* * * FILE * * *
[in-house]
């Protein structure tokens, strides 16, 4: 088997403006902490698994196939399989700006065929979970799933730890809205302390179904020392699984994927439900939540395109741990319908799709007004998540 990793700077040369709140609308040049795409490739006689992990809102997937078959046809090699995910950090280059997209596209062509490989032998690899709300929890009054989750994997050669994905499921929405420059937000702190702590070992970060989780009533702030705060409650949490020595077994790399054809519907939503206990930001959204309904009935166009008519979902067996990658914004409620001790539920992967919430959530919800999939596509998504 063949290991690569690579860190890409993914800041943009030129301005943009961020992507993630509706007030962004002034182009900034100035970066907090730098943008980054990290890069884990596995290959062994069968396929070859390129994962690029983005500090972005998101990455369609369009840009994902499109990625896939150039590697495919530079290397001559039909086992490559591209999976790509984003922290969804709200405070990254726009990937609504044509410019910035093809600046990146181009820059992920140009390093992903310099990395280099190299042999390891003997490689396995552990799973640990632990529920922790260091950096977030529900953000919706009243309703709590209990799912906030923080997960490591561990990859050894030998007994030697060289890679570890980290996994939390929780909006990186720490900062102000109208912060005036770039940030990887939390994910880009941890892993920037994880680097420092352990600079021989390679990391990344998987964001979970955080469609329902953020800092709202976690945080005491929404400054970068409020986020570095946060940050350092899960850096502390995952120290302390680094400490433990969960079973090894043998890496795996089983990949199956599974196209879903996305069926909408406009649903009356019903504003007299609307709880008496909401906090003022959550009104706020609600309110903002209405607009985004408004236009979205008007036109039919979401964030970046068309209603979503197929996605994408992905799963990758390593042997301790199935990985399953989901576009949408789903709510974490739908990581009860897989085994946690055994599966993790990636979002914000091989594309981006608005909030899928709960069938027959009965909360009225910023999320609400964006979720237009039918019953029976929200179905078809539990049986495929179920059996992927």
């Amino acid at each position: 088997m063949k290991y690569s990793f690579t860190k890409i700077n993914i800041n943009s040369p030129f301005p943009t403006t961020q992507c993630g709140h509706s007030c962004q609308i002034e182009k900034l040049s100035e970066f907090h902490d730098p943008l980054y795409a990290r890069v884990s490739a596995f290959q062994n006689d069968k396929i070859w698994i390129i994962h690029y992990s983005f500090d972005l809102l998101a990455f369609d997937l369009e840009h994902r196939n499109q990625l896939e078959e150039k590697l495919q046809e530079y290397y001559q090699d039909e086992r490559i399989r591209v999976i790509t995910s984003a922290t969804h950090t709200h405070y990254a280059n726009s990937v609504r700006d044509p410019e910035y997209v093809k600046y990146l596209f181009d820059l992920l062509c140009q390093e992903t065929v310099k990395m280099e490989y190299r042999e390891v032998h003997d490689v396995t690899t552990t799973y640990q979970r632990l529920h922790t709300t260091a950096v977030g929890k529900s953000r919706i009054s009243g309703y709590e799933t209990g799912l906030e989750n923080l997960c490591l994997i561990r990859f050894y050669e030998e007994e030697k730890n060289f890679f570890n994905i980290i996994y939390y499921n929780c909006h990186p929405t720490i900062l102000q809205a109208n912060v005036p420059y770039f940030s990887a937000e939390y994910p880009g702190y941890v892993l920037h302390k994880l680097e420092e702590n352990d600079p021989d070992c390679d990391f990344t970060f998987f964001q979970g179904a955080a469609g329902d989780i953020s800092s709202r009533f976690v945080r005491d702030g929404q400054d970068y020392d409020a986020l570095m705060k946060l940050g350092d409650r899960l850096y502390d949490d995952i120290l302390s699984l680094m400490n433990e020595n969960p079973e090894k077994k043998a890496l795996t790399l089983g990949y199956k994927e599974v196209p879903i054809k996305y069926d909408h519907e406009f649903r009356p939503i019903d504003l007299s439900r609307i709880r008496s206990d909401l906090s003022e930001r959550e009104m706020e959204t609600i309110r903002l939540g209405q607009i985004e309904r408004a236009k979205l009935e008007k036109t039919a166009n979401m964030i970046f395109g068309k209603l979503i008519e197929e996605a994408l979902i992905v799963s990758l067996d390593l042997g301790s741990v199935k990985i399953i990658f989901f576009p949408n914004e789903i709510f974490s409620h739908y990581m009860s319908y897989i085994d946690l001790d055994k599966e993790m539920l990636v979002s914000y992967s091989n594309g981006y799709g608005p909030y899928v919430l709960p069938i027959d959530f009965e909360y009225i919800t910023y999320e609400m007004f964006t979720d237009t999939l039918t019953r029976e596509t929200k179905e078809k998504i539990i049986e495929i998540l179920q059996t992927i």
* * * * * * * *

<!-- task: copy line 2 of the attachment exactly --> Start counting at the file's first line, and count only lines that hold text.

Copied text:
């Protein structure tokens, strides 16, 4: 088997403006902490698994196939399989700006065929979970799933730890809205302390179904020392699984994927439900939540395109741990319908799709007004998540 990793700077040369709140609308040049795409490739006689992990809102997937078959046809090699995910950090280059997209596209062509490989032998690899709300929890009054989750994997050669994905499921929405420059937000702190702590070992970060989780009533702030705060409650949490020595077994790399054809519907939503206990930001959204309904009935166009008519979902067996990658914004409620001790539920992967919430959530919800999939596509998504 063949290991690569690579860190890409993914800041943009030129301005943009961020992507993630509706007030962004002034182009900034100035970066907090730098943008980054990290890069884990596995290959062994069968396929070859390129994962690029983005500090972005998101990455369609369009840009994902499109990625896939150039590697495919530079290397001559039909086992490559591209999976790509984003922290969804709200405070990254726009990937609504044509410019910035093809600046990146181009820059992920140009390093992903310099990395280099190299042999390891003997490689396995552990799973640990632990529920922790260091950096977030529900953000919706009243309703709590209990799912906030923080997960490591561990990859050894030998007994030697060289890679570890980290996994939390929780909006990186720490900062102000109208912060005036770039940030990887939390994910880009941890892993920037994880680097420092352990600079021989390679990391990344998987964001979970955080469609329902953020800092709202976690945080005491929404400054970068409020986020570095946060940050350092899960850096502390995952120290302390680094400490433990969960079973090894043998890496795996089983990949199956599974196209879903996305069926909408406009649903009356019903504003007299609307709880008496909401906090003022959550009104706020609600309110903002209405607009985004408004236009979205008007036109039919979401964030970046068309209603979503197929996605994408992905799963990758390593042997301790199935990985399953989901576009949408789903709510974490739908990581009860897989085994946690055994599966993790990636979002914000091989594309981006608005909030899928709960069938027959009965909360009225910023999320609400964006979720237009039918019953029976929200179905078809539990049986495929179920059996992927």